Lack of new homes ‘deeply worrying’

The lack of new homes in Ireland is “deeply worrying” and is contributing to the challenges faced by first-time buyers trying to enter the market, according to Brokers Ireland.

Lack of new homes ‘deeply worrying’

The lack of new homes in Ireland is “deeply worrying” and is contributing to the challenges faced by first-time buyers trying to enter the market, according to Brokers Ireland.

In August 2019, just 670 new build homes were sold nationally — a 9.1% drop in comparison to the same month in 2018. The figure was revealed in the CSO’s latest Property Price Index.

The release also shows that first-time buyers accounted for less than one-third of household purchasers in August 2019.

The report states the price inflation has slowed to 2%, its lowest level in six years. Prices in parts of Dublin are declining, with Dun Laoghaire-Rathdown dropping by 6.1% in comparison to the year ending August 2018.

This report covers the period ending August 2019. For the 12 months ending August 2018, inflation was 8.9%.

Residential property prices excluding Dublin were 4.4% higher in the year to August. The region outside of Dublin that saw the largest rise in house prices was the border at 13.1%, while the mid-east recorded a decrease of 0.8%.

Households paid a median price of €255,000 for a dwelling on the residential property market in the 12 months to August 2019.

The Dublin region had the highest median price (€367,500) in the year to August. Outside Dublin, the highest prices were in Wicklow (€323,500) and Kildare (€302,000), while the lowest price was €103,543 in Leitrim.

The report also breaks down prices by Eircode. All 10 of the most expensive Eircode areas in the country are in Dublin. In Munster, Kinsale (€340,000), Cork southside (€295,000), Ballincollig (€320,000), and Glanmire (€268,500) are the most expensive areas to buy.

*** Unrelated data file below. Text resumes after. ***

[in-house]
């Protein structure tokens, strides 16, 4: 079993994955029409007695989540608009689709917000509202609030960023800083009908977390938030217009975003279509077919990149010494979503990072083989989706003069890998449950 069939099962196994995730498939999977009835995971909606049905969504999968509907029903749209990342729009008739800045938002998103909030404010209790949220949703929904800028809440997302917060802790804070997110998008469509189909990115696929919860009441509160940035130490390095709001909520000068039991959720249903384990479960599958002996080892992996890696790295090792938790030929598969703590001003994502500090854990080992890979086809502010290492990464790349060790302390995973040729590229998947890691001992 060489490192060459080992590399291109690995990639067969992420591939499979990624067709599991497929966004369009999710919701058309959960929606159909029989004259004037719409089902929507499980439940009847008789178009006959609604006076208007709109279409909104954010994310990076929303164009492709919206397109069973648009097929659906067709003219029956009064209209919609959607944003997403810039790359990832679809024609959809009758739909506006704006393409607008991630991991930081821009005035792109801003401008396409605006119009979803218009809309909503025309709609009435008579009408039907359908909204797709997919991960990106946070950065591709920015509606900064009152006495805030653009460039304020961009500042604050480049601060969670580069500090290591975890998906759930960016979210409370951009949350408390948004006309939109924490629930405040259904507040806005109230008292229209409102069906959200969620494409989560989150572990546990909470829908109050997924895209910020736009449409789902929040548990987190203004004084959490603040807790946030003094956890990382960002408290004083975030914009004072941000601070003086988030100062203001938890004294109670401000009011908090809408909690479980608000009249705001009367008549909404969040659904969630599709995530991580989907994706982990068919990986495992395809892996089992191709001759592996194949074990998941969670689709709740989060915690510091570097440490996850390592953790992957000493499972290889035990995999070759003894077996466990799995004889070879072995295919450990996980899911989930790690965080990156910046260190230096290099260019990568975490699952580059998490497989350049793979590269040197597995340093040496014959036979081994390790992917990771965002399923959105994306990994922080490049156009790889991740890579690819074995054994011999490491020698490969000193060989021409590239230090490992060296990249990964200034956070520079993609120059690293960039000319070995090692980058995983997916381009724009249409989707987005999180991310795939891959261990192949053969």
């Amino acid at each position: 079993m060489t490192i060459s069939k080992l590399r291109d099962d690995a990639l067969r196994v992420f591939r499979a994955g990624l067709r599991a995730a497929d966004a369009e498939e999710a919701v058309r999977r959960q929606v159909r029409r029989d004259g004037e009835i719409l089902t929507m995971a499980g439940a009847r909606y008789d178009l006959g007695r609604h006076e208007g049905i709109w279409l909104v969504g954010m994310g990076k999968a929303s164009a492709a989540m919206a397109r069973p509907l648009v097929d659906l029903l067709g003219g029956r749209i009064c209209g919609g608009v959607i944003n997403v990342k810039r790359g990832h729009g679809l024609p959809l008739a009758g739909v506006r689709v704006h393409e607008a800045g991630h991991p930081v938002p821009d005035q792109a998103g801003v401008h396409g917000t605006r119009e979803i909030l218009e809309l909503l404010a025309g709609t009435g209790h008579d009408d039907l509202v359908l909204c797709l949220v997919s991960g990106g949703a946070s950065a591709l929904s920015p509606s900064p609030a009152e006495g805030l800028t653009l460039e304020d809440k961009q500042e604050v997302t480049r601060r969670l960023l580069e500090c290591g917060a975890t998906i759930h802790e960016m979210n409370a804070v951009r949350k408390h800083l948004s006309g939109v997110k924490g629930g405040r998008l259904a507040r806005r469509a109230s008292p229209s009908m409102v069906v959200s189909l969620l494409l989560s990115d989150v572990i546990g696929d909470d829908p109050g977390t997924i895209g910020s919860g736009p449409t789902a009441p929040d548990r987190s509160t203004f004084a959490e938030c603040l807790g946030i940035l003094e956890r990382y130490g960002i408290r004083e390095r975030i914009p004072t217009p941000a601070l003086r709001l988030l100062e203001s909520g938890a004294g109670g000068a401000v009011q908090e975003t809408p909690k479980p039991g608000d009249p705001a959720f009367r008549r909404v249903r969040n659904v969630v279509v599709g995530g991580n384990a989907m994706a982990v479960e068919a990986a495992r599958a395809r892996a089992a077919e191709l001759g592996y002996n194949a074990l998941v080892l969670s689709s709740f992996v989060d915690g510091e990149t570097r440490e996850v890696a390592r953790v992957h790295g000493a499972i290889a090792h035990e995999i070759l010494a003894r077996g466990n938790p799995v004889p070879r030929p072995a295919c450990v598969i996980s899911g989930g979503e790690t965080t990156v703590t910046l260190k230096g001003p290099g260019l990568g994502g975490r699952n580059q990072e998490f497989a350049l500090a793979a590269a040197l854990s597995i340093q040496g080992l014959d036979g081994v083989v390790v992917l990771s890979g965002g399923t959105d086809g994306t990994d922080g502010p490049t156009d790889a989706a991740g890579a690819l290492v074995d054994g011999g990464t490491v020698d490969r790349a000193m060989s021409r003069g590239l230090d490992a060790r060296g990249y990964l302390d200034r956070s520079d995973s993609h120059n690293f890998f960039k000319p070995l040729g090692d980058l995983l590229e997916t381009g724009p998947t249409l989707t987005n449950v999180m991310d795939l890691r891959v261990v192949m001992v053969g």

Overall, the national index is now 17% lower than the highest level in 2007 and has recovered by 85.2% since the low point in 2013.

New dwellings remain a small portion of the market. Of the 3,947 purchase orders filed with Revenue in August, 83% were existing dwellings. Just 670 were new completions, a 9.1% decrease in comparison to August 2018.

Brokers Ireland, which represents 1,250 brokers in Ireland, described the report as “deeply worrying”.

Rachel McGovern, director of financial services at Brokers Ireland, said that first-time buyers should represent a much bigger segment of the market.

Many are forced to remain in rented accommodation, she said. First-time buyers represented just 31% of purchasers in the year to August, with non-occupiers, such as investment funds, representing 16%.

She said at a time when it is estimated that 35,000 new homes are needed every year, it is “deeply worrying” that the number of new dwellings transacted is continuing to fall. New builds accounted for just 17% of the houses sold in August 2019.

“Affordability is a huge issue, and despite what is acknowledged as a housing crisis, no real inroads have been made into addressing it,” Ms McGovern said.

More in this section

War of Independence Podcast

A special four-part series hosted by Mick Clifford

Available on
www.irishexaminer.com/podcasts

Commemorating 100 years since the War of Independence